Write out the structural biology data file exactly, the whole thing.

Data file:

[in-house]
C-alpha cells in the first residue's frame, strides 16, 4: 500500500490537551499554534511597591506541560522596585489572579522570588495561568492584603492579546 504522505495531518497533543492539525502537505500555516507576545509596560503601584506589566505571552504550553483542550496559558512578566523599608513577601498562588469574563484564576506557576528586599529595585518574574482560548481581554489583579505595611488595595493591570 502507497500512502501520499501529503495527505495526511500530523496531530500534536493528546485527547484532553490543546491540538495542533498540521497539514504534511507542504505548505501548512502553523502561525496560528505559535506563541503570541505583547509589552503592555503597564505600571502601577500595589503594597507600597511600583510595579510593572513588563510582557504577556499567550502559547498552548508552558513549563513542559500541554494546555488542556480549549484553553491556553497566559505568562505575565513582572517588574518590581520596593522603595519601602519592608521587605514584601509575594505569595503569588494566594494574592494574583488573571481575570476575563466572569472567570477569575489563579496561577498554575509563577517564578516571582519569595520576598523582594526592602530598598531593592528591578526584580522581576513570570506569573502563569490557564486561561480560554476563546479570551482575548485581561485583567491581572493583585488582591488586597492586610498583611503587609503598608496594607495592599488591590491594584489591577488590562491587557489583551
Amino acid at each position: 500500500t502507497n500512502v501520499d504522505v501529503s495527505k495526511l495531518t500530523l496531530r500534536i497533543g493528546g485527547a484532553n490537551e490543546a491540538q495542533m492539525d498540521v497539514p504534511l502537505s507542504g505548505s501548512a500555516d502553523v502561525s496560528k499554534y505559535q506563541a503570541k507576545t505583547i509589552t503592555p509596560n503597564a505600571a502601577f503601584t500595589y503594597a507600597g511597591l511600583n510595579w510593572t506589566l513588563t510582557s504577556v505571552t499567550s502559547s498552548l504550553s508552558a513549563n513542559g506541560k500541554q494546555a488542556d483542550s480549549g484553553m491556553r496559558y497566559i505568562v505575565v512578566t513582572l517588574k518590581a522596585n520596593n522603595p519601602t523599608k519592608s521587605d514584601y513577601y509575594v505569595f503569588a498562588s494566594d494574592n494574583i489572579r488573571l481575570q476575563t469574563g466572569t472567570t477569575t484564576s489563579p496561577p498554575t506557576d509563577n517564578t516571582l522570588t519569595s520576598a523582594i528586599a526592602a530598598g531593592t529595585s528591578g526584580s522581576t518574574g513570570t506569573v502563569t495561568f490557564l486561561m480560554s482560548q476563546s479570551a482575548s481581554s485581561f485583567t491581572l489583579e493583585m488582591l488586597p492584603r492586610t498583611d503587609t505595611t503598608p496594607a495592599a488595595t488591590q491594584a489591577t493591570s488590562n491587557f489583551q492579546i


[in-house]
C-alpha cells in the first residue's frame, strides 16, 4: 500500500490537551499554534511597591506541560522596585489572579522570588495561568492584603492579546 504522505495531518497533543492539525502537505500555516507576545509596560503601584506589566505571552504550553483542550496559558512578566523599608513577601498562588469574563484564576506557576528586599529595585518574574482560548481581554489583579505595611488595595493591570 502507497500512502501520499501529503495527505495526511500530523496531530500534536493528546485527547484532553490543546491540538495542533498540521497539514504534511507542504505548505501548512502553523502561525496560528505559535506563541503570541505583547509589552503592555503597564505600571502601577500595589503594597507600597511600583510595579510593572513588563510582557504577556499567550502559547498552548508552558513549563513542559500541554494546555488542556480549549484553553491556553497566559505568562505575565513582572517588574518590581520596593522603595519601602519592608521587605514584601509575594505569595503569588494566594494574592494574583488573571481575570476575563466572569472567570477569575489563579496561577498554575509563577517564578516571582519569595520576598523582594526592602530598598531593592528591578526584580522581576513570570506569573502563569490557564486561561480560554476563546479570551482575548485581561485583567491581572493583585488582591488586597492586610498583611503587609503598608496594607495592599488591590491594584489591577488590562491587557489583551
Amino acid at each position: 500500500t502507497n500512502v501520499d504522505v501529503s495527505k495526511l495531518t500530523l496531530r500534536i497533543g493528546g485527547a484532553n490537551e490543546a491540538q495542533m492539525d498540521v497539514p504534511l502537505s507542504g505548505s501548512a500555516d502553523v502561525s496560528k499554534y505559535q506563541a503570541k507576545t505583547i509589552t503592555p509596560n503597564a505600571a502601577f503601584t500595589y503594597a507600597g511597591l511600583n510595579w510593572t506589566l513588563t510582557s504577556v505571552t499567550s502559547s498552548l504550553s508552558a513549563n513542559g506541560k500541554q494546555a488542556d483542550s480549549g484553553m491556553r496559558y497566559i505568562v505575565v512578566t513582572l517588574k518590581a522596585n520596593n522603595p519601602t523599608k519592608s521587605d514584601y513577601y509575594v505569595f503569588a498562588s494566594d494574592n494574583i489572579r488573571l481575570q476575563t469574563g466572569t472567570t477569575t484564576s489563579p496561577p498554575t506557576d509563577n517564578t516571582l522570588t519569595s520576598a523582594i528586599a526592602a530598598g531593592t529595585s528591578g526584580s522581576t518574574g513570570t506569573v502563569t495561568f490557564l486561561m480560554s482560548q476563546s479570551a482575548s481581554s485581561f485583567t491581572l489583579e493583585m488582591l488586597p492584603r492586610t498583611d503587609t505595611t503598608p496594607a495592599a488595595t488591590q491594584a489591577t493591570s488590562n491587557f489583551q492579546i